dentistry

50 "Pearls" from 50 Practicing Dentists & Owners

What would 50 dentists say if you asked them to share ONE pearl of wisdom with new dentists and new practice owners?

Well, I polled some seasoned dentists and recorded their responses...
Here's what they had to say!
 

  • Take CE's early to enhance your knowledge and get a mentor.
  • No good deed goes unpunished. Don't take things personally...
  • Start putting money away towards retirement right out of school or you will work until you are 70
  • Get disability insurance asap while you're healthy
  • Learn to dismiss patients that are constant problem patients. You don't have to treat everything and everyone that walks in the door.
  • Don't be a martyr for dentistry and always stand behind a high standard of care despite what a patient thinks you should do.
  • That you are going to have less spending money first few years out of school than you did while in school!
  • Tell them what they need, but let them own their own fate.
  • Get really comfortable with oral surgery laying a good flap, extractions. If they have extra time at school hang out in OS department!
  • Do it RIGHT the first time.
  • Always try to get better
  • Don't be too hard on yourself .. we all make mistakes clinically . Learn from them.
  • Always ask patient about themselves
  • Remember you can't fix everything or everyone.
  • Know when to sever employment relationships, and patient relationships.
  • Learn that the patients' problems are not your problems.
  • start putting money back for retirement....day ONE.
  • Invest just as much time learning about the business of dentistry as you do on clinical skills.
  • Get a mentor, get 2, get 20, just get em
  • Find a Vision Partner, someone that sees your vision on how you want to treat patients and how you want your practice to be run. Let them lead your team with your vision so that you can do dentistry.
  • Always make eye contact when talking to patients and discussing the treatment plan. 
  • Always have a signed treatment plan!
  • Don't take anything personally, exercise frequently, and throw the ego away.
  • Understand that accepting treatment is an emotional decision. Most patients don't care about the science and the details. (Other dental personnel and engineers might. The rest won't. ) This isn't your dental school faculty who want to know WHY you recommend the treatment. Patients want to know how it benefits their specific wants and how that relates to the things they care about most. Meet that patient where they are mentally and emotionally. You'll help more people because you'll have higher case acceptance.
  • Make the patient feel good and the rest is easy.
  • Not all that you learn will be applicable or implementable with your practice and patients.
  • Set your goals higher than you THINK you can achieve, and be relentless in pursuing them.
  • Read "how to win friends and influence people" and live it. That book and tons of diversified CE will make your life easy.
  • Pursue excellence not perfection
  • 1. Set short (1-2 years) and long term (10 years and beyond) professional and personal goals and write them down
  • 2. Call your lab technicians and build a relationship with them because they can help you build your practice
  • You can't save every puppy in the pound ...
  • Always give your undivided attention, no matter how busy you are. Patients love to know that you care. Treat your staff with utmost respect and value what they bring to the table, they will make or break you. Lastly... stay true to yourself.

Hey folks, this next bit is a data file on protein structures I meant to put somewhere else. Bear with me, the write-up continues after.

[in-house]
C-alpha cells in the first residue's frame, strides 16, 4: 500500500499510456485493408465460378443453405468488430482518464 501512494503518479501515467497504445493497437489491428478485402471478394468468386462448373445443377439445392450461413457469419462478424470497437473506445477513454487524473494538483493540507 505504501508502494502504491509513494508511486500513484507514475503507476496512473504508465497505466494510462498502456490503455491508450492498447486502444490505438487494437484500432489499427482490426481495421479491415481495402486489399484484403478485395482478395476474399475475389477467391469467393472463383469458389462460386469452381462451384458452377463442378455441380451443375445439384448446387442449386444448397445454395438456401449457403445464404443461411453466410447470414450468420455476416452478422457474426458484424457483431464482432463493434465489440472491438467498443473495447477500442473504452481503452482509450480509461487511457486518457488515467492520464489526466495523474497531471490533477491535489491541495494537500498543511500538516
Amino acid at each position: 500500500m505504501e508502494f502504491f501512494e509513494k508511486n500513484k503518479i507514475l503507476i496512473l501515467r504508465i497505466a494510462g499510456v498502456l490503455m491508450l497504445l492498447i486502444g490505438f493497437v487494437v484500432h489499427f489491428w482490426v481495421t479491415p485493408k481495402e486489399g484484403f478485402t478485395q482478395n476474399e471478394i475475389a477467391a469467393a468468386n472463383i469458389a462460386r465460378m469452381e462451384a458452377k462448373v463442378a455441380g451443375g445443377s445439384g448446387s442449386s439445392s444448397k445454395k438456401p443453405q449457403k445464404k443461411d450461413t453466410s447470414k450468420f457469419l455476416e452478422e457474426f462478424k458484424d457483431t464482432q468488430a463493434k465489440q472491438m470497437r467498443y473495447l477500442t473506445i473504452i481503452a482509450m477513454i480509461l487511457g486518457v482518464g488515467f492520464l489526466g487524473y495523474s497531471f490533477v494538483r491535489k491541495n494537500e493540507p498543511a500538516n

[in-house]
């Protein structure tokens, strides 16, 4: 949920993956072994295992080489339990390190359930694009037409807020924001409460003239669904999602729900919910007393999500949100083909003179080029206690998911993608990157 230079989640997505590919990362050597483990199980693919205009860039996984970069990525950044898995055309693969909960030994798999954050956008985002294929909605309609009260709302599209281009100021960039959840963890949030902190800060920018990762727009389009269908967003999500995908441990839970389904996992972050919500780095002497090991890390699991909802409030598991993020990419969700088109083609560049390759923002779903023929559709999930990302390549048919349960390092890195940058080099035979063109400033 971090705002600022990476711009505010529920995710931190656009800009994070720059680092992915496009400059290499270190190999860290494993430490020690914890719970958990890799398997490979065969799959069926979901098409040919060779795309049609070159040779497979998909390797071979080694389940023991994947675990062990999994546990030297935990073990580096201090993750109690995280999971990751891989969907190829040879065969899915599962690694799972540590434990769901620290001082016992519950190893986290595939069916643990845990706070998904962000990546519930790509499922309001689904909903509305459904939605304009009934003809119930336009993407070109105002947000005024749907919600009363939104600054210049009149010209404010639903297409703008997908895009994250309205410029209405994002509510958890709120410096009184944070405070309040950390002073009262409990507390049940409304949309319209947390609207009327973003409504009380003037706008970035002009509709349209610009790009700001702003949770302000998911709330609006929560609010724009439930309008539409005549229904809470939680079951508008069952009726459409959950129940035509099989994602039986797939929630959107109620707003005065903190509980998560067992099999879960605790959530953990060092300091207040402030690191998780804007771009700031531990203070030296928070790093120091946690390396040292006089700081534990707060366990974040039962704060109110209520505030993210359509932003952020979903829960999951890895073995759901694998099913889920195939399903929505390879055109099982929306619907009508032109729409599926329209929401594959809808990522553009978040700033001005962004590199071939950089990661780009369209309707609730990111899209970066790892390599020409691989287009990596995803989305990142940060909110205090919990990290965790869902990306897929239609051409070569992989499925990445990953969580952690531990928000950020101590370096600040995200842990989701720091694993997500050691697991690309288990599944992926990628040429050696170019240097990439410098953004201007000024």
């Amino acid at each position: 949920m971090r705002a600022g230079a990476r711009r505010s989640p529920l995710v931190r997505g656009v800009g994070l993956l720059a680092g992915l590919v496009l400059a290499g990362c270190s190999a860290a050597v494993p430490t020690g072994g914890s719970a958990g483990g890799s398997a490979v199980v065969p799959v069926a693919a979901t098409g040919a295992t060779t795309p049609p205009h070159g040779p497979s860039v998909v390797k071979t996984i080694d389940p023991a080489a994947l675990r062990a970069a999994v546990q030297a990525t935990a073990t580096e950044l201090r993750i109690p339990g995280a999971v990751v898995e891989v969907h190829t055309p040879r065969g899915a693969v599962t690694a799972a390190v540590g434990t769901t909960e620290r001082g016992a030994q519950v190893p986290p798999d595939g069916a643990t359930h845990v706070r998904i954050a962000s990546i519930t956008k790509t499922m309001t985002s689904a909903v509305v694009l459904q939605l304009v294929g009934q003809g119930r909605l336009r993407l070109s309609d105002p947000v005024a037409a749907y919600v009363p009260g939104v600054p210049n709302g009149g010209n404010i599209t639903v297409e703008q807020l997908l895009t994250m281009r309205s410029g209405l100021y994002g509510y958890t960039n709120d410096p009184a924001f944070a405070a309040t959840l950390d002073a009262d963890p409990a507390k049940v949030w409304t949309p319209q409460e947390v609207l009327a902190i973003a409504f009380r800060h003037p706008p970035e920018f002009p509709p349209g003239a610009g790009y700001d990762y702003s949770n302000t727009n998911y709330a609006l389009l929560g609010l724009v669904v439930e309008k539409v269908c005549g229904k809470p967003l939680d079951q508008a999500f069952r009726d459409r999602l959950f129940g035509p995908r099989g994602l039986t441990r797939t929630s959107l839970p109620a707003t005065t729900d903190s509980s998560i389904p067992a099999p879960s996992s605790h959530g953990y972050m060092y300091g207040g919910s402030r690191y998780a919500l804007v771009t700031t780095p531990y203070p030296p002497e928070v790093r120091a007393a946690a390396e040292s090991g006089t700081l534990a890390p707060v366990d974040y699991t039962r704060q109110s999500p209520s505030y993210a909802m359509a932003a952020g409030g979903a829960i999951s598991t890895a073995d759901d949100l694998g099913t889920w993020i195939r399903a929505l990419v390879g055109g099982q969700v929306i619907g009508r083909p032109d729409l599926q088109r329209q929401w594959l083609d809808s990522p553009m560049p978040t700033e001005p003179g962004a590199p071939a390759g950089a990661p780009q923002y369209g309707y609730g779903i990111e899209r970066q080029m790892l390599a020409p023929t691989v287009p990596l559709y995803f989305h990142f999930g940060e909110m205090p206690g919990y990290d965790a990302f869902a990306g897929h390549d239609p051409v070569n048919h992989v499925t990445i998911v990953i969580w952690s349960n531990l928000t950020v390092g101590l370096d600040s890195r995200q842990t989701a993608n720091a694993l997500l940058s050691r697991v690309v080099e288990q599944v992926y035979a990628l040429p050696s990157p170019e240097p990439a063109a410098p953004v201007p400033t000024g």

• Treat the patient in the chair the same as if it was your Mom, Dad or significant other.
  • One of my big things at my office is warning the staff about getting too friendly with each other. I recommend them to be friendly but not FRIENDS. Friends bring drama , friendly brings respect.
  • Don't run after money... do what's right for the patient... impress them with your cleanings every time...
  • Be nice and respectful to your staff. Patients see and hear everything.
  • Have your big picture in mind. Set goals-- personal and financial, 6 mos, 12 mos, 3 yr, etc. Work backwards from there.
  • Be intentional about everything. Be good to your staff and patients.
  • Use an intraoral camera to show and educate.
  • Do yoga, get massages every week, PT and any other therapy as needed to help keep your back & hip, and core in tip top shape. If you can take a dental ergonomics class and if possible consider using a microscope for best posture while working.
  • Build a team of genuinely nice people, the kind of people you could be friends with. This sounds so simple but it's really hard to achieve. Some say don't be friends with your team but I say that if you could not be friends with someone, your working relationship with them probably will not last. Watch out for people with a RBF (Resting B* Face - a term coined by my team, not me), these folks never work out for me b/c just looking at them puts me in a sour mood and is poor for pt interaction.
  • Use intraoral cameras for all your new pts and show it to them. It will be the single best technology investment of your career. And you don't have to spend anymore than 150/camera.
  • Start creating your Plan B on day one. Don't wait for "someday." The habit of waiting quickly becomes a life habit that will not serve you well.
  • Be willing to take risk (the opposite taught in dental school).
  • Don't schedule crown seats at prep date...use crown seat appointments to fill holes in the schedule. learned that from the productive dentist newsletter years ago and still do it that way I really like that.